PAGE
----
Fourth Sunday of Easter: Knowing the Shepherd’s Voice
The voice of the Shepherd is at the heart of the Church. On this Sunday the whole Church prays that all men and women will be receptive to His voice. We pray that those whom He calls to religious life, the priesthood and married life will be able to respond to that call. But we must not forget that the voice of the Shepherd speaks to each and every baptized person, calling each of us to live a life that look towards God. Moreover, we are called to enable each other in finding our particular path and sticking to it.
No two people will follow the exact same path and yet all the paths along which He leads will open to green pastures, for this is why He came. “I came that they may have life, and have it abundantly.” There are no dead ends, if they are listening to His voice and following Him.
A learned pastor once said say that “the Lord is a poor fighter in a crowd”. How indeed true are these words. To recognize His voice then is crucial for us because we live in a world where there are too many voices. Jesus says that His sheep know His voice. It is worth pondering what it is to recognize or know His voice. The word Jesus uses has its root in the act of seeing or beholding.
The Gospel of John is full of people who claim to recognize or know a great many things but who do not recognize or know Jesus. This verb Jesus uses here occurs no less than 71 times in the John’s Gospel. Interestingly, it is used 8 times in the passage just before this one. It is the account of the man who was born blind and whose eyes were opened by Jesus. In that account the disciples seek to know why he was born blind, the Pharisees seek to know how he was cured, the man’s parents claim not to know, and then the Pharisees claim to know a lot about Jesus. At the centre of it all is the man who only knows what he has experienced. He is pushed around and eventually cast out by the Pharisees, only to be found again by Jesus. Just before Jesus begins to speaks the words of today’s gospel passage, He pronounces the Pharisees to be blind and it is the man who was born blind and who did not claim to know anything, who comes to recognize or know the voice of the Shepherd. The blindness of the Pharisees to Jesus is built out of their imperfect claims to recognize or know.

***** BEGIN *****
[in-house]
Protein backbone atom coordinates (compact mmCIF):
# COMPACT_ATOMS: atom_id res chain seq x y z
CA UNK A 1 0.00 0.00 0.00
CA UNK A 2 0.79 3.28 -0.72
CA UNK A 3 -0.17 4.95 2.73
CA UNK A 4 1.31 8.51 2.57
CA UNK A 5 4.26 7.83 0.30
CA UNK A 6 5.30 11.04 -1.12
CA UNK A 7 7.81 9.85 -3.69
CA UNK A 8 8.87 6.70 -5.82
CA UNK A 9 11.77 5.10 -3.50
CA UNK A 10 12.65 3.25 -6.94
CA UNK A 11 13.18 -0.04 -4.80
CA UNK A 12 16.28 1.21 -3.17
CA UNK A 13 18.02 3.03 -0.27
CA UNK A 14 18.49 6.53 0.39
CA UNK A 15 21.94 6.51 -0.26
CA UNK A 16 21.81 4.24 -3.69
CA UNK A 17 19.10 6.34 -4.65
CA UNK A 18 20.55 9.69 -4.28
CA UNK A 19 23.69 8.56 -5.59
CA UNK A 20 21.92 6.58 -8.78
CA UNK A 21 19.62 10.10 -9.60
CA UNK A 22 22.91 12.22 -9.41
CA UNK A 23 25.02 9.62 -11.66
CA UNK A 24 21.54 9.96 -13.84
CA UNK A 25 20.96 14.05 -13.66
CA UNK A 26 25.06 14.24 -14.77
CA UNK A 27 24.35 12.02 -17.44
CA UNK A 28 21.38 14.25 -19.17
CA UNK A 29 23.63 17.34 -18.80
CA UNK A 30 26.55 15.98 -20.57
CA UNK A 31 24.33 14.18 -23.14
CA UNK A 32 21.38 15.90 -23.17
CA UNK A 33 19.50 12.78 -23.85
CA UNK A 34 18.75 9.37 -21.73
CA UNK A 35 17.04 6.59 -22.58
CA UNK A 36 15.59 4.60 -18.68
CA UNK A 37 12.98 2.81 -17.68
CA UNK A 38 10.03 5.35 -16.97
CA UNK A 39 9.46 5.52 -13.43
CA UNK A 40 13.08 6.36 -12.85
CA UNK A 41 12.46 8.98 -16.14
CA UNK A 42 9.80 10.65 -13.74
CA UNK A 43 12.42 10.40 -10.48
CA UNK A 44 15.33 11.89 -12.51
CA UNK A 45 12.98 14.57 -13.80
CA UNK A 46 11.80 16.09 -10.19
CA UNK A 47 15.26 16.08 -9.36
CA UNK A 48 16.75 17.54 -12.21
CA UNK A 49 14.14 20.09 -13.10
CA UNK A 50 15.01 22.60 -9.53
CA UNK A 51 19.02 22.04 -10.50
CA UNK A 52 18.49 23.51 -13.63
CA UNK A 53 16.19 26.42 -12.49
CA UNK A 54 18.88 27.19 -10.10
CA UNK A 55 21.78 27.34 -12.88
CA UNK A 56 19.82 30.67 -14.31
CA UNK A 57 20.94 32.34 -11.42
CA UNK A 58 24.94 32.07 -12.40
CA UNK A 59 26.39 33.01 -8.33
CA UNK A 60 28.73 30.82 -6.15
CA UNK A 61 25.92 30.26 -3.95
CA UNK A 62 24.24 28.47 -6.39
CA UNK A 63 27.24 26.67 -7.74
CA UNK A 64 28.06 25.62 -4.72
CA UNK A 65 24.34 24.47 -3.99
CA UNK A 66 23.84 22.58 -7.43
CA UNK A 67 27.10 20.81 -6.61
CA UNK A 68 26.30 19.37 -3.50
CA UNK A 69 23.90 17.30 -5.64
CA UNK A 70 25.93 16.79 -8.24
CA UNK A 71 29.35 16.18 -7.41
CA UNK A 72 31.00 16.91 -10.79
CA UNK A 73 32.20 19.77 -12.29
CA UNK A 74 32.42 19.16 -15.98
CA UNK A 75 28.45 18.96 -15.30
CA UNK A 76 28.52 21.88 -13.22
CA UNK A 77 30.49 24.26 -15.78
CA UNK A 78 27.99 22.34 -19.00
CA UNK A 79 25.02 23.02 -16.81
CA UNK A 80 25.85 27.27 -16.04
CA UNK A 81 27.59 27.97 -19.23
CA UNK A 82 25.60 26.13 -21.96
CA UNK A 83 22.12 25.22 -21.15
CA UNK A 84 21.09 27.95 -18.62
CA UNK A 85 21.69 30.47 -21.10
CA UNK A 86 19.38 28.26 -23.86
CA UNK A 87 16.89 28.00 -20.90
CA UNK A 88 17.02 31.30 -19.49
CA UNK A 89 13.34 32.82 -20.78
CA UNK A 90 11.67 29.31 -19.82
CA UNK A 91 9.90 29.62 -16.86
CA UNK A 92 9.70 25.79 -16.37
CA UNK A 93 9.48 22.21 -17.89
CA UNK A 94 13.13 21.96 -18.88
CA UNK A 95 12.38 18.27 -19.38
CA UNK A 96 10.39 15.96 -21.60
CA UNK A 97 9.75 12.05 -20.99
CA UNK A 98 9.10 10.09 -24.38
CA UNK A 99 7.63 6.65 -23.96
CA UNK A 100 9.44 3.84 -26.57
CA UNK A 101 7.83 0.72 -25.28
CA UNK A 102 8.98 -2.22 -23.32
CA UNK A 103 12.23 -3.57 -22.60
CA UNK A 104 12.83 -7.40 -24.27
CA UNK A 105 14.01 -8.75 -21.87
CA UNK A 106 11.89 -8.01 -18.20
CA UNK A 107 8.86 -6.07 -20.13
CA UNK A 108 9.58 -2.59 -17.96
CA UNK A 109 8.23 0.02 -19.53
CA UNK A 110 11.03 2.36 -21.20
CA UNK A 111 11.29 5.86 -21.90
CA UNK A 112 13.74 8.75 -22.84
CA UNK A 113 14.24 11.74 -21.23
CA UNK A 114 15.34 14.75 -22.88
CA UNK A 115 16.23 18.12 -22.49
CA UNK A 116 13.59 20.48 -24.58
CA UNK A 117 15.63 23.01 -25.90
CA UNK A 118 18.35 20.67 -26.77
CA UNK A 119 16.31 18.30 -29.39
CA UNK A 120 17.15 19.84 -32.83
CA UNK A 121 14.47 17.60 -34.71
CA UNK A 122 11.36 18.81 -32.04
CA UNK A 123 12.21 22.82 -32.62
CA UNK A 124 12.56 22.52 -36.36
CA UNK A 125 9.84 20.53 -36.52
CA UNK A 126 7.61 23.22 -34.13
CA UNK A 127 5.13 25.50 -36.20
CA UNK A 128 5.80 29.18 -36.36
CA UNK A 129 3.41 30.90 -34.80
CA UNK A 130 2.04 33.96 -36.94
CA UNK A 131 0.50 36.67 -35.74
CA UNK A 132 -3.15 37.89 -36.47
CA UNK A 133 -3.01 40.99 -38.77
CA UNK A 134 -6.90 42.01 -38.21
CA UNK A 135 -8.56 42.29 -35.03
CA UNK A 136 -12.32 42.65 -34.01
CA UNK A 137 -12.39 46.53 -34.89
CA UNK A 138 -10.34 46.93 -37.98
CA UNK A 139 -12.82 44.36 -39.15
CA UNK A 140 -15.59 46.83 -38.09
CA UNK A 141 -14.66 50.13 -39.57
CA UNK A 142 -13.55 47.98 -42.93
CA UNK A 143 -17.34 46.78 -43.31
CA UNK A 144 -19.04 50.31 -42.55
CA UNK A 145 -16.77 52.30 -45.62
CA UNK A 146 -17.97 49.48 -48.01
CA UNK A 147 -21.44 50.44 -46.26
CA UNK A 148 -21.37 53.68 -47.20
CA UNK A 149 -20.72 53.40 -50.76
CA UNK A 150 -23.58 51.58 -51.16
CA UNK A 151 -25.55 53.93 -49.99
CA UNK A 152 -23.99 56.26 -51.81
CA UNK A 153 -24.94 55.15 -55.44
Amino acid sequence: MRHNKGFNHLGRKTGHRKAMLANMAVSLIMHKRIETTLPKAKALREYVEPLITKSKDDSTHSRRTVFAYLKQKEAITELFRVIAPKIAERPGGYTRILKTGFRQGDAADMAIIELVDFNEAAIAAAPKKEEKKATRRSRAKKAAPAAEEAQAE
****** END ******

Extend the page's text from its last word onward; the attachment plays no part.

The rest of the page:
When Jesus says He is the door of the sheepfold, He means that it is He who brings us into His flock, but more than this, it is also He who shepherds us. In the world from which the gospels come, the sheep depended on the shepherd for water, pasture, and for safety from wolves, thieves, and brigands. The sheep had to trust the shepherd and nobody else. It is in this intimate relationship of trust that a pattern of call and response grows and deepens. They know his voice. He knows each of them by name. He is their door or the gate. He is their way in. It is important that we recognize or know what He is doing in us when we enter through His door in baptism.
Saint Peter tells us in the first reading to “repent and be baptized”. He is reminding us of the constant need to be stripping away all false pretences, and to let go of those things that the world and the devil wants us to recognize or know. Our Lord wants us to place our trust in Him. It is the kind of trust the sheep has when it follows the shepherd’s voice. In baptism, we put on Christ, and although most of us do not remember our baptism, it was the moment when the spiritual center of gravity shifted to Christ by becoming a member of His flock.
During these weeks of Eastertide, let us pray that the baptismal vows, which we annually renew every Easter, may come alive in us. May the water we bless ourselves on entering and leaving the church remind us that we have been baptized into Christ. May we be every more attentive to the Voice of the Shepherd. May His words grow more deeply, opening our hearts to the fullness of which we have received, so that we may be found by Him, not gone astray, but where He wants us to be.